The need for collaboration for a better life never lessens.
In the United States we have taken the COVID-19 pandemic as the central concern in our lives. In Tanzania, life continues more normally.
Why the difference? We aren’t predicting outcomes, but we observe Tanzania has a very youthful population. It is a low-income country with much less medical service than in the U.S. Alternatives like home schooling aren’t supported there with technology or parental experience.
Tanzania closed the schools in March but reopened them recently, revising their viewpoint that it would be best for children to continue to learn and receive care at school. The Tanzanian economy is weaker now, especially because tourism stopped. So the Tanzanians are feeling the impact of the pandemic in various ways, but there is a general effort to keep life going as normally as possible.
What is our job now? The International Collaborative works with hundreds of Maasai men and women, and accepts their decisions about how they collaborate and work now. The people, staff, and leaders of the ICSEE are doing what they find best to avoid infection, and are taking good care of themselves. For these reasons, in our photographs of work gatherings you will not see people staying at a distance from one another or wearing masks.
The Maasai life is conducted largely outdoors and they mix with family and others in their own ways. We organize nothing that makes them feel less in control of their own health. The work continues.
Bringing the Project to Digodigo
Several years ago,in collaboration with the Global Fund for Widows, the ICSEE organized eleven women’s groups with widows as members. Located in Monduli and Longido districts, the groups continue to thrive.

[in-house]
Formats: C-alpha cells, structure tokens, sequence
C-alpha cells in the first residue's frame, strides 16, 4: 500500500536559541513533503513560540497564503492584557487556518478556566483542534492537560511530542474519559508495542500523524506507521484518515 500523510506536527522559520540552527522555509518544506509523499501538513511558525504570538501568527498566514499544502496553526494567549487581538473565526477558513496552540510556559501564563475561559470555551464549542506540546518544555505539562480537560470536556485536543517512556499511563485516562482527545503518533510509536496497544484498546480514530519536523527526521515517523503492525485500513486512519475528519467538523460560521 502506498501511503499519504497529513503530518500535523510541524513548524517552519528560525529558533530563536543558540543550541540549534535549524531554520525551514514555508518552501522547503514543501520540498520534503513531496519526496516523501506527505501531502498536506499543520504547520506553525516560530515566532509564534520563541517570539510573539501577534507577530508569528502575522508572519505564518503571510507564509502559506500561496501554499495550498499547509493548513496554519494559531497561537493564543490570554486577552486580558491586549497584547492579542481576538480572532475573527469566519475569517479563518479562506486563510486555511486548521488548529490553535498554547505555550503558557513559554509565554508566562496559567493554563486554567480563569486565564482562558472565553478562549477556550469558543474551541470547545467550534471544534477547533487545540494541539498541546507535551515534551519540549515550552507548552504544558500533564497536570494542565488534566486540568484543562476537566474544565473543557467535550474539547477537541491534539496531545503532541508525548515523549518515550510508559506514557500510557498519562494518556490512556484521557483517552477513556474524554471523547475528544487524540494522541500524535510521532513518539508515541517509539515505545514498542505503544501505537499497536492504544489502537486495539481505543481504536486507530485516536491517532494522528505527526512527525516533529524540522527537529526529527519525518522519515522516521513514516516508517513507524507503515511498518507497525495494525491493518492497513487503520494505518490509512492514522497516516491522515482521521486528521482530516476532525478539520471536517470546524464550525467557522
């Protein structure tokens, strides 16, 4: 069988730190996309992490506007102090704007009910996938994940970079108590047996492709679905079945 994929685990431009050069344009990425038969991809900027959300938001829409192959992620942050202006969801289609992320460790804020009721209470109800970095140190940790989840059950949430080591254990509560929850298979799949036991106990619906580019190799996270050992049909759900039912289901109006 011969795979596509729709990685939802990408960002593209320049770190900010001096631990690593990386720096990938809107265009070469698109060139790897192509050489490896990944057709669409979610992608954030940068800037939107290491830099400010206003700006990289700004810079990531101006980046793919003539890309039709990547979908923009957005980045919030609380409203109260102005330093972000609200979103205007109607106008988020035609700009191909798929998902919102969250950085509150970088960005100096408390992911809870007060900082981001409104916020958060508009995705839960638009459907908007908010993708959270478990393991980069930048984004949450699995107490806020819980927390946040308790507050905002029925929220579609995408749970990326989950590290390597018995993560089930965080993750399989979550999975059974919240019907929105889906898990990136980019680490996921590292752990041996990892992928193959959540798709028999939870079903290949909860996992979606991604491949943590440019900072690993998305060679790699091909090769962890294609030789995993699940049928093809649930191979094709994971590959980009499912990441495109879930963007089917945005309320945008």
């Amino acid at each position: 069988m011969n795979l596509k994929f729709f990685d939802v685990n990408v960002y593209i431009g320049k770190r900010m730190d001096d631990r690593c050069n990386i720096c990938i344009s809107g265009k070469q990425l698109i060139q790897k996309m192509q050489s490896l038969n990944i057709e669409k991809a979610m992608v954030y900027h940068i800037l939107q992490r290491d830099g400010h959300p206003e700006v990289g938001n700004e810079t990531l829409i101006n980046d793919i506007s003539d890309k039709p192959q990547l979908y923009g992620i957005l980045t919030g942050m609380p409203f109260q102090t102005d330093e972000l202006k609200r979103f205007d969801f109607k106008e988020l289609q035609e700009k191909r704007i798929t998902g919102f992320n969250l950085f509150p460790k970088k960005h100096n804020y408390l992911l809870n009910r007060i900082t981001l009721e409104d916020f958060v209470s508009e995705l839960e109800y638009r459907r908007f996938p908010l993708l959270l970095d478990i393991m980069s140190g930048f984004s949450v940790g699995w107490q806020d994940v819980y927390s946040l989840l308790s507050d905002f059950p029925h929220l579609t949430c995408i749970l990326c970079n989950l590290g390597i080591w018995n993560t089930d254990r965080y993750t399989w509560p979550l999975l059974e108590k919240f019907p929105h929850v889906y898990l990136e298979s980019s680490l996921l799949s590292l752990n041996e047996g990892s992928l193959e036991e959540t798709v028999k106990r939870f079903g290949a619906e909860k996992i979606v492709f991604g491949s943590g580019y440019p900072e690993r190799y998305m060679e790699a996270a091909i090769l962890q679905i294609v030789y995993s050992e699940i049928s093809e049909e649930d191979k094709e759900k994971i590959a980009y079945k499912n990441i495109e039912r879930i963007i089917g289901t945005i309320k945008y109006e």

A generous donation from Judy Lane, Founder of Maasai Partners, has made it possible to organize a new group in Digodigo, a community in the Ngorongoro district in the Rift Valley north, near Kenya.
Lead Organizer Mesha Singolyo hails from this area and we are very pleased to give our strong support to stimulating economic opportunity in her home village.
The people of Digodigo are of the small Sonjo tribe with both farming and livestock traditions. In Digodigo, farming is a cooperative enterprise of men and women.
Upon arrival, ICSEE’s organizing team of seven immediately found a group of women and men waiting and ready for the cooperative bank training and capital input they were bringing.
Digodigo now has an organization that operates with the same methods as the ICSEE widow’s groups. All members buy shares weekly and vote to elect their leaders. The group lends the bank holdings to a collectively-held business and also lends to individual businesses. Individuals may also receive loans for personal needs such as school fees and home construction.
The Digodigo group collected a lot of the capital themselves, adding to the ICSEE funds. They decided to start their collective business with cattle instead of goats because of cattle’s stronger resistance to illness, and the men’s experience with cattle. The new business is now off to a great start with the purchase of young bulls to fatten for the food supply chain.
Kenya provides a particularly strong consumer market for meat, and with Digodigo close to the Kenyan border, we expect their business to do well. We will stay close to them and look forward to sharing their reports with you.